A Fresh Perspective – How Spring Fling Photographers see the World

Fine art photographers capture Dumfries and Galloway and beyond, in fresh and sometimes startling ways through the lens at Scotland’s premier open studios event – Spring Fling. 

Phil McMenemy. Autumn Gate

This year there will be five excellent photographers, emerging and established, taking part in the Spring Fling open studios weekend which takes place across Dumfries and Galloway from 27 to 29 May.

Each has a distinctive style that gives an alternative perspective on the region and on the wider world.

  • Laura Hudson Mackay, from New Abbey, who works in Scotland, across Europe and in Morocco. These two pictures are from her ongoing Visions of Time Laura is a photographic artist and has been creating images for over a decade. Using both film and digital cameras, she works in black and white as it elegantly simplifies the image, leaving it raw, stripped back honest and timeless.
  • Michal Šúr, a specialist in infrared, based in Newton Stewart. His photography is about contrast and simplicity in the natural world. Michal often returns to the same places time and again, studying the light, its intensity, direction, shapes, shadows and patterns in order to make the image he has imagined. He uses long exposures to enhance movement – to smooth the motion of water and clouds and blur the foliage in the wind but keep the rocks standing motionless. The photographs are made using a special infrared filter that produces unusual tonality, high contrast and surreal effects.
  • Jetty Winter by Phil McMenemy


    Phil McMenemy, Laurieston. These photos are part of a series that investigates man’s impact on the natural environment of Galloway. Many people think of photography as a mechanical, technical process derived in the main through non-emotional means. Phil’s work, however, has a narrative and is derived entirely through emotions, responses and concepts in the context of Galloway and Scotland.
He is unashamedly evangelical about photography’s place in the arts and strives to encourage folk to challenge preconceptions and view the medium without prejudice.

  • Alistair Hamilton, Kirkcudbright. Alistair’s looks closely at the elements of a structure while others see the whole. His style is driven by observation of details and textures. Right now his images are becoming less pictorial and more abstract. He often chooses difficult locations like coastal rocks, industrial sites, deep woodland and uses small cameras that can be carried in his pocket.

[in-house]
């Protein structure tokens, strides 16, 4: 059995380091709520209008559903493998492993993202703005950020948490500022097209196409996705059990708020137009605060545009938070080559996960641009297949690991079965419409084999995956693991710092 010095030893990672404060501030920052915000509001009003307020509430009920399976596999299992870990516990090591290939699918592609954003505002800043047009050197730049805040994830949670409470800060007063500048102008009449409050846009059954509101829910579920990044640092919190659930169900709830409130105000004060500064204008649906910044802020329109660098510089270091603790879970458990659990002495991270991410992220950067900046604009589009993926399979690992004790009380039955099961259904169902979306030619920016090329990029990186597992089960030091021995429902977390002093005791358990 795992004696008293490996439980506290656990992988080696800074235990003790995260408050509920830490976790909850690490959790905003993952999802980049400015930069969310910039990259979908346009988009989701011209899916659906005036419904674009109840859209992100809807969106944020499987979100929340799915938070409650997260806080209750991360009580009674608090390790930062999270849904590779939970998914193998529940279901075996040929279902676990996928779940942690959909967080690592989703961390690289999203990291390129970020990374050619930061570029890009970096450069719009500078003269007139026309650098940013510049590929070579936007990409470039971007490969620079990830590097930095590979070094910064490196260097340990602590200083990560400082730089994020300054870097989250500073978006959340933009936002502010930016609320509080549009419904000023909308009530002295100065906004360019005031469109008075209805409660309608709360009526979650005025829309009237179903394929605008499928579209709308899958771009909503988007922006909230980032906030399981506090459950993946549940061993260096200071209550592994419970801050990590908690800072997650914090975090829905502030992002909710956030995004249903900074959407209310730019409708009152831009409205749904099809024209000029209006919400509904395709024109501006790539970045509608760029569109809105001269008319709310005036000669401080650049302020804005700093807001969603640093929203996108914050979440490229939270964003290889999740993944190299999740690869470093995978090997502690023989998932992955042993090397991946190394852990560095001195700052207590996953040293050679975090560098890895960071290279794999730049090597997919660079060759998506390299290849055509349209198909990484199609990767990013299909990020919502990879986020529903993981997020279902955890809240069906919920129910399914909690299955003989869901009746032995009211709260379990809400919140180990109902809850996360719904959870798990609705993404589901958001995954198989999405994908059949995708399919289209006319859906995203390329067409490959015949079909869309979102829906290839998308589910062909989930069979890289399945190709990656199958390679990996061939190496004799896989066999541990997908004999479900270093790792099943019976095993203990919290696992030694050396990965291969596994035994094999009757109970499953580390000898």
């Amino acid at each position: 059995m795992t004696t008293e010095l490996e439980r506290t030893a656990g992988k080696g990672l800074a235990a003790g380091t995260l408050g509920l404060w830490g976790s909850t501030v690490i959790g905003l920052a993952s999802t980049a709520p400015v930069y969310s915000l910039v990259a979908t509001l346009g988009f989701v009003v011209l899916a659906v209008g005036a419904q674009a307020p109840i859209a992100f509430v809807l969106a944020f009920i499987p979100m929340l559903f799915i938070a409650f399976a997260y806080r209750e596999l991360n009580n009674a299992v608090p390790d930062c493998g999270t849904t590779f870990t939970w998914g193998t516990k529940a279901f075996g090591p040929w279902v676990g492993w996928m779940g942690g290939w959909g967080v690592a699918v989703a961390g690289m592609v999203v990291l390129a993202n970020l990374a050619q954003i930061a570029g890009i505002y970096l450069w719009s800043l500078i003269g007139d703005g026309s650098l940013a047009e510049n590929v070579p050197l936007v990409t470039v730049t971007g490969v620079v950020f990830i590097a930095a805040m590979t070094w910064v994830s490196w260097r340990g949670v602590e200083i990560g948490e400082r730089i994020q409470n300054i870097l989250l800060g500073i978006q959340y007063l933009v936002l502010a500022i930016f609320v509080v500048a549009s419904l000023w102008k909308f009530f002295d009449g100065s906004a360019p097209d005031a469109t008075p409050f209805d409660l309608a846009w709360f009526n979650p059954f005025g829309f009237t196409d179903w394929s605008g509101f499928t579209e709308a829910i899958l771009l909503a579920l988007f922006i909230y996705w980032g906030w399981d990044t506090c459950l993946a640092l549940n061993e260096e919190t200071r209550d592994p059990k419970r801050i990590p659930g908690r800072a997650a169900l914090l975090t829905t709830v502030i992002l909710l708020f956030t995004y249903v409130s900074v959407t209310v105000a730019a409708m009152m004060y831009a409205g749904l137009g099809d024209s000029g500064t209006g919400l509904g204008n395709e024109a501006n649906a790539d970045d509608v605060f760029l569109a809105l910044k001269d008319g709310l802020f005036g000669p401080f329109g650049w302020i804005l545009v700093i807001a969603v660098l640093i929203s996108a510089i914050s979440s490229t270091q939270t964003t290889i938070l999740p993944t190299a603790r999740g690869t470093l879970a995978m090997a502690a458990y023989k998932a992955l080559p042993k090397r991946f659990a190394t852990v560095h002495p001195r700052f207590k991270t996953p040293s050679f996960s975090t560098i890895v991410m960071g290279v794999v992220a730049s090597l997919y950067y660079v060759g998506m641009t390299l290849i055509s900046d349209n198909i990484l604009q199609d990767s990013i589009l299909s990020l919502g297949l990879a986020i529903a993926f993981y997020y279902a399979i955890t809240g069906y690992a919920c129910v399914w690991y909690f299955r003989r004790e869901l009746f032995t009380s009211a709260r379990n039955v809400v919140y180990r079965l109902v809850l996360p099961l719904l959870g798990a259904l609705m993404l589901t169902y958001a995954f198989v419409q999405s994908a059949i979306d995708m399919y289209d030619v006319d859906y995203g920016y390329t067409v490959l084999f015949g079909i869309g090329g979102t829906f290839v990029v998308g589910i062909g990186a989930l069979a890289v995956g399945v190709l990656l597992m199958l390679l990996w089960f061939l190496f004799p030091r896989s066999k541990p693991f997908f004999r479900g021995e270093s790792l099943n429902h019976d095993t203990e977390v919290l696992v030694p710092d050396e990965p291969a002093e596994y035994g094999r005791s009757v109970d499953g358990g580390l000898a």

• Caroline McQuistin, who went to Glenluce Primary School followed by Stranraer Academy and is currently taking a degree in photography at Edinburgh Napier University. The first image is part of a project about the Highlands. The wool in the heather reflects the huge impact that sheep have had on the region – creatures that were at the heart of the Clearances but also the bringers of economic wealth. The second shot was taken on Rathlin Island, off the coast of Northern Island, and reflects how the harvest of the sea is crucial to its culture and economy. Caroline’s ultimate ambition is to work for a magazine such as National Geographic.

The photographers are among 93 artists and makers taking part in the 15th anniversary Spring Fling.

Joanna Macaulay, Events and Exhibitions Manager for Upland Arts Development, which runs Spring Fling, said: “Photography has become an increasingly popular part of Spring Fling over the years and this year we have some superb work on show.
“All five of our photographers have that remarkable skill of being able to capture the world from different and unusual perspectives.”

For full details of everyone taking part in Spring Fling see the website at www.spring-fling.co.uk

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